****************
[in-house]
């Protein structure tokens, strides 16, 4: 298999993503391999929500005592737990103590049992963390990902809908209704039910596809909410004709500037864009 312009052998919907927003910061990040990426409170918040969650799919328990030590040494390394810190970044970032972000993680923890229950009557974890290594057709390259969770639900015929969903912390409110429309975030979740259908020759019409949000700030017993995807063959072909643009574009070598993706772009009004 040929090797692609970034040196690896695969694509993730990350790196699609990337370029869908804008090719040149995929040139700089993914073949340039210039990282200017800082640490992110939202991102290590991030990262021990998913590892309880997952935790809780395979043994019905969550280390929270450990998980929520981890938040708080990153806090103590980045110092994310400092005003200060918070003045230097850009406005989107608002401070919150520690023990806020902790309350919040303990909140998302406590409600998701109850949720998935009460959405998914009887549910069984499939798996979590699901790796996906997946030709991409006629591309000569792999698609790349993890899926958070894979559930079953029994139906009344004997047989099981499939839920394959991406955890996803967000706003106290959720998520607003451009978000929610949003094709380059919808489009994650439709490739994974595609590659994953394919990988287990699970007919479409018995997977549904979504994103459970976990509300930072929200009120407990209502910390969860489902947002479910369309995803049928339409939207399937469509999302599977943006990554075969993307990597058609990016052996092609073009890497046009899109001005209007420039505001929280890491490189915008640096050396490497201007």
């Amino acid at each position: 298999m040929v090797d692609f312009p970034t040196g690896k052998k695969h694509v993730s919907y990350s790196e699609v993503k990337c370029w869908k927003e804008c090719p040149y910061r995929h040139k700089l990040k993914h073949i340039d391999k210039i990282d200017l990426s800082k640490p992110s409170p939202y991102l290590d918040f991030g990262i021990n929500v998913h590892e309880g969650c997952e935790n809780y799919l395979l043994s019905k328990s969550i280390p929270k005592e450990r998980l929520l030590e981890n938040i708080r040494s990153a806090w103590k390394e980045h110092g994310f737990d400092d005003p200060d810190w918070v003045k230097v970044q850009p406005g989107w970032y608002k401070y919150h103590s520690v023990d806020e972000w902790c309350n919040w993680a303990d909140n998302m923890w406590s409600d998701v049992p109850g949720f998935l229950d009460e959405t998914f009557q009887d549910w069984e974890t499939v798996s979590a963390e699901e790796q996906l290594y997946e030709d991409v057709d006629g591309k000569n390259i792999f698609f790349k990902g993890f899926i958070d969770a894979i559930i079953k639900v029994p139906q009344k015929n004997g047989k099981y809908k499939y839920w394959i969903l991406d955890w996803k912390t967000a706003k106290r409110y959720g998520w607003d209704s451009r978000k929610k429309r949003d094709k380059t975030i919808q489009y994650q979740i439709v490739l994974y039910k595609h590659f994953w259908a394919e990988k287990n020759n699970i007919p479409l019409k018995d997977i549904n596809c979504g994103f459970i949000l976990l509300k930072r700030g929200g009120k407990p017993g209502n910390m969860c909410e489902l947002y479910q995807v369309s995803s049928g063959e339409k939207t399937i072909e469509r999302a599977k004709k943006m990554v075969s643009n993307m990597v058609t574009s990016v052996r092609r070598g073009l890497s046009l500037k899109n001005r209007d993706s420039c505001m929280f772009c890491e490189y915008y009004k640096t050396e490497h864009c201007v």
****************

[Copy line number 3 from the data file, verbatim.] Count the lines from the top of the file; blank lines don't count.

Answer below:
């Amino acid at each position: 298999m040929v090797d692609f312009p970034t040196g690896k052998k695969h694509v993730s919907y990350s790196e699609v993503k990337c370029w869908k927003e804008c090719p040149y910061r995929h040139k700089l990040k993914h073949i340039d391999k210039i990282d200017l990426s800082k640490p992110s409170p939202y991102l290590d918040f991030g990262i021990n929500v998913h590892e309880g969650c997952e935790n809780y799919l395979l043994s019905k328990s969550i280390p929270k005592e450990r998980l929520l030590e981890n938040i708080r040494s990153a806090w103590k390394e980045h110092g994310f737990d400092d005003p200060d810190w918070v003045k230097v970044q850009p406005g989107w970032y608002k401070y919150h103590s520690v023990d806020e972000w902790c309350n919040w993680a303990d909140n998302m923890w406590s409600d998701v049992p109850g949720f998935l229950d009460e959405t998914f009557q009887d549910w069984e974890t499939v798996s979590a963390e699901e790796q996906l290594y997946e030709d991409v057709d006629g591309k000569n390259i792999f698609f790349k990902g993890f899926i958070d969770a894979i559930i079953k639900v029994p139906q009344k015929n004997g047989k099981y809908k499939y839920w394959i969903l991406d955890w996803k912390t967000a706003k106290r409110y959720g998520w607003d209704s451009r978000k929610k429309r949003d094709k380059t975030i919808q489009y994650q979740i439709v490739l994974y039910k595609h590659f994953w259908a394919e990988k287990n020759n699970i007919p479409l019409k018995d997977i549904n596809c979504g994103f459970i949000l976990l509300k930072r700030g929200g009120k407990p017993g209502n910390m969860c909410e489902l947002y479910q995807v369309s995803s049928g063959e339409k939207t399937i072909e469509r999302a599977k004709k943006m990554v075969s643009n993307m990597v058609t574009s990016v052996r092609r070598g073009l890497s046009l500037k899109n001005r209007d993706s420039c505001m929280f772009c890491e490189y915008y009004k640096t050396e490497h864009c201007v």